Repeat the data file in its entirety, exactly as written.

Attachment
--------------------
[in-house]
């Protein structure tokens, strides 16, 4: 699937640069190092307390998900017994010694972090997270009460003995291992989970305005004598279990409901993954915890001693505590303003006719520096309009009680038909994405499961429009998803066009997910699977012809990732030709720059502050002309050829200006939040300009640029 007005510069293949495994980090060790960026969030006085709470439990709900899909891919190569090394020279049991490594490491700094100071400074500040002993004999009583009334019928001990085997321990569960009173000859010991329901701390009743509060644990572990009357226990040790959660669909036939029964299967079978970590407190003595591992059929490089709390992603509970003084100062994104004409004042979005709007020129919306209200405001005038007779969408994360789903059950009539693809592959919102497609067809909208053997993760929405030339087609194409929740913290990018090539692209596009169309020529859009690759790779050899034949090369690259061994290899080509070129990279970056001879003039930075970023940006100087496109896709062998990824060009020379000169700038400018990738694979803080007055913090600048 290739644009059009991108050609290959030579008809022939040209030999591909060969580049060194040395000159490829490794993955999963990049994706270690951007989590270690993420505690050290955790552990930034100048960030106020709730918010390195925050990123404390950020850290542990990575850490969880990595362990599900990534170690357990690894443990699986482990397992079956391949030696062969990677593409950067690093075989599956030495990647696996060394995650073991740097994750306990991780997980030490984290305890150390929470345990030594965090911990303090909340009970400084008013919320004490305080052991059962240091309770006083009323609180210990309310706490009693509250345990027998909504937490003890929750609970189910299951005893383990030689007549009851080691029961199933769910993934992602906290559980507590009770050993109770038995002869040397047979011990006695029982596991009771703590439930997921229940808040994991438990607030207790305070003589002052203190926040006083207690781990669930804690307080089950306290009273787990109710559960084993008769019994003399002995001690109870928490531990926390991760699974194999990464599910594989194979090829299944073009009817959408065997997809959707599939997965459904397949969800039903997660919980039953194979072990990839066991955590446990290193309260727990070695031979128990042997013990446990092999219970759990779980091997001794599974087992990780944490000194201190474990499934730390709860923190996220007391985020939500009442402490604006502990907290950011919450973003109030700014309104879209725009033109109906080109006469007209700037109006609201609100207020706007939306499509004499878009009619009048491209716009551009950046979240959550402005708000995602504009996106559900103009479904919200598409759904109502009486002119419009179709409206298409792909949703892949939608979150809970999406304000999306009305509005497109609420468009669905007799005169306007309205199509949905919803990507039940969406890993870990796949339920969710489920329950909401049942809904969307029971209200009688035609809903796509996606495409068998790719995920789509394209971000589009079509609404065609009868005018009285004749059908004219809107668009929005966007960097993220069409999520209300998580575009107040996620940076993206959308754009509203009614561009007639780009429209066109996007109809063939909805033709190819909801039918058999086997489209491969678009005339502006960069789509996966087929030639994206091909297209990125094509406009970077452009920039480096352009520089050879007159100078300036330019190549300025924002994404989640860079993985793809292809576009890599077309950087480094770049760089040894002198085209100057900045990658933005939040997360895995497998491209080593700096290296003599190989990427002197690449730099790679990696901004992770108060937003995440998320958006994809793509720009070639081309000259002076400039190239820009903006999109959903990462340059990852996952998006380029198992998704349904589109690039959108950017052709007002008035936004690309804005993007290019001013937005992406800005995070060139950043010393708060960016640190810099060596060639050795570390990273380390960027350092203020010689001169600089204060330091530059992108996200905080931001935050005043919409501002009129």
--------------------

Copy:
[in-house]
């Protein structure tokens, strides 16, 4: 699937640069190092307390998900017994010694972090997270009460003995291992989970305005004598279990409901993954915890001693505590303003006719520096309009009680038909994405499961429009998803066009997910699977012809990732030709720059502050002309050829200006939040300009640029 007005510069293949495994980090060790960026969030006085709470439990709900899909891919190569090394020279049991490594490491700094100071400074500040002993004999009583009334019928001990085997321990569960009173000859010991329901701390009743509060644990572990009357226990040790959660669909036939029964299967079978970590407190003595591992059929490089709390992603509970003084100062994104004409004042979005709007020129919306209200405001005038007779969408994360789903059950009539693809592959919102497609067809909208053997993760929405030339087609194409929740913290990018090539692209596009169309020529859009690759790779050899034949090369690259061994290899080509070129990279970056001879003039930075970023940006100087496109896709062998990824060009020379000169700038400018990738694979803080007055913090600048 290739644009059009991108050609290959030579008809022939040209030999591909060969580049060194040395000159490829490794993955999963990049994706270690951007989590270690993420505690050290955790552990930034100048960030106020709730918010390195925050990123404390950020850290542990990575850490969880990595362990599900990534170690357990690894443990699986482990397992079956391949030696062969990677593409950067690093075989599956030495990647696996060394995650073991740097994750306990991780997980030490984290305890150390929470345990030594965090911990303090909340009970400084008013919320004490305080052991059962240091309770006083009323609180210990309310706490009693509250345990027998909504937490003890929750609970189910299951005893383990030689007549009851080691029961199933769910993934992602906290559980507590009770050993109770038995002869040397047979011990006695029982596991009771703590439930997921229940808040994991438990607030207790305070003589002052203190926040006083207690781990669930804690307080089950306290009273787990109710559960084993008769019994003399002995001690109870928490531990926390991760699974194999990464599910594989194979090829299944073009009817959408065997997809959707599939997965459904397949969800039903997660919980039953194979072990990839066991955590446990290193309260727990070695031979128990042997013990446990092999219970759990779980091997001794599974087992990780944490000194201190474990499934730390709860923190996220007391985020939500009442402490604006502990907290950011919450973003109030700014309104879209725009033109109906080109006469007209700037109006609201609100207020706007939306499509004499878009009619009048491209716009551009950046979240959550402005708000995602504009996106559900103009479904919200598409759904109502009486002119419009179709409206298409792909949703892949939608979150809970999406304000999306009305509005497109609420468009669905007799005169306007309205199509949905919803990507039940969406890993870990796949339920969710489920329950909401049942809904969307029971209200009688035609809903796509996606495409068998790719995920789509394209971000589009079509609404065609009868005018009285004749059908004219809107668009929005966007960097993220069409999520209300998580575009107040996620940076993206959308754009509203009614561009007639780009429209066109996007109809063939909805033709190819909801039918058999086997489209491969678009005339502006960069789509996966087929030639994206091909297209990125094509406009970077452009920039480096352009520089050879007159100078300036330019190549300025924002994404989640860079993985793809292809576009890599077309950087480094770049760089040894002198085209100057900045990658933005939040997360895995497998491209080593700096290296003599190989990427002197690449730099790679990696901004992770108060937003995440998320958006994809793509720009070639081309000259002076400039190239820009903006999109959903990462340059990852996952998006380029198992998704349904589109690039959108950017052709007002008035936004690309804005993007290019001013937005992406800005995070060139950043010393708060960016640190810099060596060639050795570390990273380390960027350092203020010689001169600089204060330091530059992108996200905080931001935050005043919409501002009129």